Sunday, December 14, 2008

Such a Thing as Bad Publicity

My well-kept secret of a breed is on the verge of notoriety, through no fault of its own:

Puppymill Raid In Ballantine, MT


Video, Maps, and the search warrant

There is not much that I can say at this point.

Read that exactly as written. There is not much I can say.

Occasionally I fall to weeping, though.

But this individual has been well-known to the English shepherd community for several years.

As it becomes possible to publish updates, I'll add them here.

Please visit National English Shepherd Rescue for updates, or to donate.

Best breed rescue organization on the damned planet. I mean it. I'd walk through fire for these guys, because they'll walk through fire to do right by these dogs.

Are we now about to become the busiest breed rescue organization on the damned planet?

It's going to be a long, cold winter.

Pictured above is Gary, my current foster. He is also a purebred English shepherd. He apparently lived a life not unlike the one led by the Montana dogs. In six weeks here he's had a broken tooth removed, lived in lockdown while Rosie was in estrus, said goodbye to his testicles, learned how to live in a house and not pee therein, started his obedience training (he's a genius), been schooled on interspecies etiquette by my cat, mastered the mystery of the staircase -- and shown us just what an all-round cool guy he is.

If it's worth saving one, it's worth saving two hundred.

Oh. My. DoG. Two hundred.

And if you are interested in adopting Gary right away, let me know. He'd look great under someone's Christmas tree. He's a relative rarity: an English shepherd with a great pet temperament.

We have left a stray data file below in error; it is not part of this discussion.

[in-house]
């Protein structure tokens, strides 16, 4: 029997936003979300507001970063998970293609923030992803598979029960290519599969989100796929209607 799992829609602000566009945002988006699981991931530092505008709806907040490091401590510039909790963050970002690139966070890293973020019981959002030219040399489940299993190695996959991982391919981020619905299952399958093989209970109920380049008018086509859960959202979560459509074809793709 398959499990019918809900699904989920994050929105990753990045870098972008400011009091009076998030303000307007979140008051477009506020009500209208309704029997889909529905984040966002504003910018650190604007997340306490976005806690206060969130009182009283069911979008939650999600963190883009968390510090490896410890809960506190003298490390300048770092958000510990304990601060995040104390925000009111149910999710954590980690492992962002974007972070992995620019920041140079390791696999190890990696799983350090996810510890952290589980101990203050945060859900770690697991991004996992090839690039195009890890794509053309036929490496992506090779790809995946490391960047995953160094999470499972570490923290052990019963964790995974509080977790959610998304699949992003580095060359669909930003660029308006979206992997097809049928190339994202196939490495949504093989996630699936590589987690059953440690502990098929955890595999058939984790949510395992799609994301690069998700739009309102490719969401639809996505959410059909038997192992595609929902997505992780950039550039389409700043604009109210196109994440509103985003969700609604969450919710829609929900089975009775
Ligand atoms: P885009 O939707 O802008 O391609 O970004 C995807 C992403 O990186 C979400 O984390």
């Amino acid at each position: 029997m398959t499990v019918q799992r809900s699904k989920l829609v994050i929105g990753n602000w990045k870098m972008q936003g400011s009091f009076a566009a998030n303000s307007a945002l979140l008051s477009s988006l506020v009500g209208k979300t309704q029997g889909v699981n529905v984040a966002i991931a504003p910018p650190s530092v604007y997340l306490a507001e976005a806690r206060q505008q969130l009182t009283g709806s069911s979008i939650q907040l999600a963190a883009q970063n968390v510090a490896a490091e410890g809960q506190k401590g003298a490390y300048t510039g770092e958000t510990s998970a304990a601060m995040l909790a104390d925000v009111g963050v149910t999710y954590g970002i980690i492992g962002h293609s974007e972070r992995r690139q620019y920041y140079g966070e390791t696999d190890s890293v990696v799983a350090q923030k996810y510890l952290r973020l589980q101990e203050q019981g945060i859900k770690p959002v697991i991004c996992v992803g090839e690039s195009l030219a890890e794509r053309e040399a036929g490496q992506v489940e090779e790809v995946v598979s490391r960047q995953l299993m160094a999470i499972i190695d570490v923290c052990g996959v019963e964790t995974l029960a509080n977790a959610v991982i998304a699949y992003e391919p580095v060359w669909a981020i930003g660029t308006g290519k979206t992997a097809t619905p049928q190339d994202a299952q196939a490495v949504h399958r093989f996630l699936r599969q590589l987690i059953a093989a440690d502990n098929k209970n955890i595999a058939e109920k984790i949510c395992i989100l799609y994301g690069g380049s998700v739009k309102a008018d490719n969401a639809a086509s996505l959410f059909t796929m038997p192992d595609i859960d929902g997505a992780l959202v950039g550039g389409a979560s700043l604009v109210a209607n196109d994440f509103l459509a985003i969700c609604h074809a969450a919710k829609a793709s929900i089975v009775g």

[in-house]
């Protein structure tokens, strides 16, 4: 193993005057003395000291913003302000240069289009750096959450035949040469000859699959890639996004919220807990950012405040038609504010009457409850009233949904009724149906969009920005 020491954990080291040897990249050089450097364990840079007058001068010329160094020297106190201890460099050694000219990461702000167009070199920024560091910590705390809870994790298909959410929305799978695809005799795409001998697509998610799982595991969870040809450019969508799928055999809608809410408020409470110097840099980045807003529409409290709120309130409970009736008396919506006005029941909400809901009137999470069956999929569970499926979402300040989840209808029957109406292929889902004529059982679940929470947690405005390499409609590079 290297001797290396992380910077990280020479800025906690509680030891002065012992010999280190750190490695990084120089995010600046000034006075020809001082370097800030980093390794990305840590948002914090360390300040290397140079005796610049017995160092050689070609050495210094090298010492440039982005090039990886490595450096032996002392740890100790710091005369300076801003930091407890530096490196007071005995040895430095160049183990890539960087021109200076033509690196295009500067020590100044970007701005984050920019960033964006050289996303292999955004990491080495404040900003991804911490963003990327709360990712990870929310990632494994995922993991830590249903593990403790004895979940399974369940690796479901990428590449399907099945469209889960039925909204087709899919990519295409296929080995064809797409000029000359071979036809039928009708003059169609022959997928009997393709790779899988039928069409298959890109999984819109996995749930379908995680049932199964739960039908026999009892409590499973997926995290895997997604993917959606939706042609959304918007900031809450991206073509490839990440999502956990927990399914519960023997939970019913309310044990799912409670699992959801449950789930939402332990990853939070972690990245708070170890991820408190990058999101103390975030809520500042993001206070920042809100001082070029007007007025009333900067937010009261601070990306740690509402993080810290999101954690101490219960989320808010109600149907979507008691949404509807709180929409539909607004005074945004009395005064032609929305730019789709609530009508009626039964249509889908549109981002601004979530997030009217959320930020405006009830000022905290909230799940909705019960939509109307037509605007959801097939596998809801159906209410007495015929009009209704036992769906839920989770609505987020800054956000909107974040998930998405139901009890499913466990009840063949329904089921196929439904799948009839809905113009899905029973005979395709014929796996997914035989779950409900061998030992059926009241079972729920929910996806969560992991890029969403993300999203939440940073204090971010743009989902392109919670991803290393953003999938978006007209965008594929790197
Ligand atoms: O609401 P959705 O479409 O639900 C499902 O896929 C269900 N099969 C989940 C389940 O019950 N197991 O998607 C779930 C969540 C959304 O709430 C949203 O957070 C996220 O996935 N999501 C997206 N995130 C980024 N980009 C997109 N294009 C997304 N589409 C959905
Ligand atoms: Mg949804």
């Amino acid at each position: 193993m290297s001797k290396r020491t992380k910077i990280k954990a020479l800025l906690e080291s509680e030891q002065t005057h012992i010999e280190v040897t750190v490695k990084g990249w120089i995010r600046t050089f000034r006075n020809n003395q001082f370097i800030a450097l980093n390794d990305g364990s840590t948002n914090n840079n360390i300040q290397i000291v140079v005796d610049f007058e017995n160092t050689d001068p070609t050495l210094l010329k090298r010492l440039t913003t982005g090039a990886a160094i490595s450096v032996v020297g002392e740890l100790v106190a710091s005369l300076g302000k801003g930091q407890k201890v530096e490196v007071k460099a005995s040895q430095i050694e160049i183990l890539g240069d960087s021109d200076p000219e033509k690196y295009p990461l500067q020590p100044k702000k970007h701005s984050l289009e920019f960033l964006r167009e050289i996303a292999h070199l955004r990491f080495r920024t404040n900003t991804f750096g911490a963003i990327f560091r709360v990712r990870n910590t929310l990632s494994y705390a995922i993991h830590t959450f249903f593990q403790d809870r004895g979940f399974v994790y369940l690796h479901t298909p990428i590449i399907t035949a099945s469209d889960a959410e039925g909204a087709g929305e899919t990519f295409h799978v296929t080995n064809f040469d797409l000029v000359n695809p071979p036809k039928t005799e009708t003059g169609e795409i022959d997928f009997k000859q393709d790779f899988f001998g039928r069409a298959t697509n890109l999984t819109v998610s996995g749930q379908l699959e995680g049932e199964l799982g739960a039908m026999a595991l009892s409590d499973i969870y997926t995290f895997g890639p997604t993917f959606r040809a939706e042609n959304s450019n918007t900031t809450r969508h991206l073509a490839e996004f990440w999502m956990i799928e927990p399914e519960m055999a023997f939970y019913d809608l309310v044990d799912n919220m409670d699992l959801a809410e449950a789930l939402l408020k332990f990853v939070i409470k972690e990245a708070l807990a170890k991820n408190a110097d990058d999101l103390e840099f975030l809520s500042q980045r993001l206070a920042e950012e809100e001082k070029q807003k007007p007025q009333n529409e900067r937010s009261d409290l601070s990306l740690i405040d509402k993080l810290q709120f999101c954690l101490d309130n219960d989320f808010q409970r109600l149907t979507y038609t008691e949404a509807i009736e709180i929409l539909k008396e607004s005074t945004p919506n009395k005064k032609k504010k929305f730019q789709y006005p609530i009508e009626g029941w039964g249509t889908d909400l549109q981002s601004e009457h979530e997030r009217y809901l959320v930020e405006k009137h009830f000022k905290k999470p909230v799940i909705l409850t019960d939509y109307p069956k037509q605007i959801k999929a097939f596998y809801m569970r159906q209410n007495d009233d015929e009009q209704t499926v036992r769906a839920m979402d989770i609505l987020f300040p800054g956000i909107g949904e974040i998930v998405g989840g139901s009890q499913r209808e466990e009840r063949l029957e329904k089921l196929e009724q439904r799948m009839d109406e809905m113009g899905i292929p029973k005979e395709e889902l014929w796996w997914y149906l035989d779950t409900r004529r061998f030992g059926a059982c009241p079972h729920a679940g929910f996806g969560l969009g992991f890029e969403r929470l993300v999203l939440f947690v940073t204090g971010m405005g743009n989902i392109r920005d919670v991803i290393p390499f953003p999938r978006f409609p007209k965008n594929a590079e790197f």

1. I have to say that while the place looks crappy, the dogs don't look to be in bad shape but I guess they didn't show the more disturbing pictures.

    Good luck finding a home for that gorgeous boy.

  2. Two things about English shepherds that can mislead:

    1) Most have amazing "no care" teflon-textured coats that barely shed and don't pick up crap or dirt. So you won't see mats and mess on most of them. (ES with curlier or coarser coats can show signs of neglect, ala the show collie or the OES.)

    2) Those thick coats conceal their body condition. You wouldn't think, looking at Gary, that he is still a 2/5 in body condition and needs about five more pounds. He was even thinner when I got him. Slightly fat ES (and many of them can get fat at the slightest provocation) look like hairy whales. Obese ES are like furred ticks. But mainly, emaciated ES look normal. You always have to put hands on the dogs to assess them.

    A yard full of starving pit bulls looks like canine Treblinka. A yard full of starving ES or chows can fly under the radar.

  3. Good point. When I got my Beardie type from the SPCA he only weighed 32 lbs but after awhile he came up to his normal weight of 50 lbs - and looked about the same.

    So they stay clean, like Collies do if you brush them regularly, which is another great thing I'm learning about your lovely dogs.

  4. I'd love to have Gary under my tree! Idea: Maybe you could post a little bit on "life with Gary" so people could get an idea what having him as a pet would be like. That might generate some interest. Please give him an extra biscuit from me.

  5. I already sent you my email about volunteering. And Gary looks like a love. I want to add an ES to the collie crew here at some point.

  6. I'm new to your blog and love it. Whatever happened to Gary? He's a beautiful dog!

  7. I'm new to your blog and love it. Whatever happened to Gary? He's a beautiful dog!


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